When it comes to insomnia treatment, one size doesn’t fit all. There are countless apps that claim to be able to fix sleep problems but many of these don’t provide any support or tailored advice.
Before you decide on a provider, it might be worth finding out what the service you’re interested in offers in terms of tailoring.
Services that are tailored to the individual’s needs tend to produce better outcomes — you’ll have more chance of success if you pick a programme that includes support from real people.
Sleep improvement plans can be tailored in a number of ways but a few notable options are:
Attitude to treatment: Some people respond better to a ‘taskmaster’ approach where the steps to better sleep are clearly defined and the person is held accountable in following them.
Others prefer a more ‘friendly’ approach where treatment is delivered in a more collaborative way with less surveillance over the person’s progress.
Individual or group treatment: Receiving insomnia treatment in a group session can really help some people, since it reminds them that they’re not alone.
They may also feel more comfortable talking about their experiences and exchanging advice with those who have a direct experience of poor sleep.
Conversely, others prefer one-on-one interactions. This appears to be the case for people who are also experiencing other issues, such as depression or anxiety, in addition to their sleep problem.
Altering the treatment sequence: Some parts of insomnia treatment are more demanding than others and may cause the person to experience stress if certain techniques are introduced at the wrong time.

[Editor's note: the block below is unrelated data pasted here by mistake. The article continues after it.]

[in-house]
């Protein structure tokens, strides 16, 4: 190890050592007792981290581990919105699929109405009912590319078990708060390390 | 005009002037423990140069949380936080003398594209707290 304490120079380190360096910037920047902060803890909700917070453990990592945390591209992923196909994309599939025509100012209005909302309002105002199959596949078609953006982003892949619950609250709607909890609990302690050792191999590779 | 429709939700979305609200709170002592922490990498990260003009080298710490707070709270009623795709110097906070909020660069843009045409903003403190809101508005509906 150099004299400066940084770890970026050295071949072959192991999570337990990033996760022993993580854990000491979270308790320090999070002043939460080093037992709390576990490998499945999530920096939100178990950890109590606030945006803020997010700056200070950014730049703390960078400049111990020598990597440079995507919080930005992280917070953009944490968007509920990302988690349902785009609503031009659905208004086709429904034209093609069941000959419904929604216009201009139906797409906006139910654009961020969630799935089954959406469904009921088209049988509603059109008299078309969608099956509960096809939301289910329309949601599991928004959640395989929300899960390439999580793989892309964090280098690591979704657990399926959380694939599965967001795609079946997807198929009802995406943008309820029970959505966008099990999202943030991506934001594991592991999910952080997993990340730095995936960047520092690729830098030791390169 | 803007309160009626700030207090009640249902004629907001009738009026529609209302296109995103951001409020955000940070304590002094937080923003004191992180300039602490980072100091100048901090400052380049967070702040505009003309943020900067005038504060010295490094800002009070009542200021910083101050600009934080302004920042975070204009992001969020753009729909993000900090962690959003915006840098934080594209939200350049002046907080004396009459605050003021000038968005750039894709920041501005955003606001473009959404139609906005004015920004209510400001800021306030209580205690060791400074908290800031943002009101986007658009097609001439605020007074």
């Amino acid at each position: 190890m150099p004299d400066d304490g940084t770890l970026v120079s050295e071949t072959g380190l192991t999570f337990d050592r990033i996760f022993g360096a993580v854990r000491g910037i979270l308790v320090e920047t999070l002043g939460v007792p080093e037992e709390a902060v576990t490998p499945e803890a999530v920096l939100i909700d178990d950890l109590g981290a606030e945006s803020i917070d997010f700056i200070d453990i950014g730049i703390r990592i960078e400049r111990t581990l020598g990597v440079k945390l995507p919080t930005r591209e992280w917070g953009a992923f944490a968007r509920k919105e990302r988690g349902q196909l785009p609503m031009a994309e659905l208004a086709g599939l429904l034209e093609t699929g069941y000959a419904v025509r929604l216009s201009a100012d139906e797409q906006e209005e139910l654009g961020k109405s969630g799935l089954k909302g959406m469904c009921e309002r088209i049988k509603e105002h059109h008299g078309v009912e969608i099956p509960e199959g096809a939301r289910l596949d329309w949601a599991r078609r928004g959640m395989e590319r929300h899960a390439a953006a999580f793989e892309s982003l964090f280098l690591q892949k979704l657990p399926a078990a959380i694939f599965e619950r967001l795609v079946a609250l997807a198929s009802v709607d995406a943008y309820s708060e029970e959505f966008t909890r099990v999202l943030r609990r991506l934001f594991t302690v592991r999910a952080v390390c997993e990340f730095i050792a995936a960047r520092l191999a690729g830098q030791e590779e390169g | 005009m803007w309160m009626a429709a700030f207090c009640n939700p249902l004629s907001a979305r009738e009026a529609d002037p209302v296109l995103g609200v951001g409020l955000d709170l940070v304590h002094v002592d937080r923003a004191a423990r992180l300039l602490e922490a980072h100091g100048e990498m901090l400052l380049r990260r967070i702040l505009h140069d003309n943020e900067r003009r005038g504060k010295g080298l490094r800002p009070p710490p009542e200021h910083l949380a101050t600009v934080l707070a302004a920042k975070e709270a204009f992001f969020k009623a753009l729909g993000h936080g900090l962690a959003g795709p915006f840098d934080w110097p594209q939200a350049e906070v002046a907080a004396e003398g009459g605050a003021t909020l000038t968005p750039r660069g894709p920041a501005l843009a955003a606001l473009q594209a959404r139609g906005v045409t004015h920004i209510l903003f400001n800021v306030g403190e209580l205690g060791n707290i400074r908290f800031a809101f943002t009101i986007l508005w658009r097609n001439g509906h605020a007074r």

Therefore, it might be helpful if a therapist ‘works up to’ more demanding strategies once some initial momentum is established.4
If you’re looking for a tailored approach to addressing a new or existing sleep problem, then you’ve come to right place.
Our team can help you pinpoint the causes of your sleep problem and provide you with dedicated support to help you overcome the problem and restore your sleep.
Our team can help you find out and provide you with support to improve your sleep.
Sateia MJ, Buysse DJ, editors. Insomnia: Diagnosis and treatment [Internet]. Boca Raton, FL: CRC Press; 2016.↑
Vincent N, Lewycky S, Finnegan H. Barriers to engagement in sleep restriction and stimulus control in chronic insomnia. J Consult Clin Psychol. 2008;76(5):820–8.↑
Cheung JMY, Bartlett DJ, Armour CL, Saini B. The insomnia patient perspective, a narrative review. Behav Sleep Med. 2013;11(5):369–89.↑
Dyrberg H, Juel A, Kragh M. Experience of treatment and adherence to Cognitive Behavioral Therapy for insomnia for patients with depression: An interview study. Behav Sleep Med. 2020;1–11.↑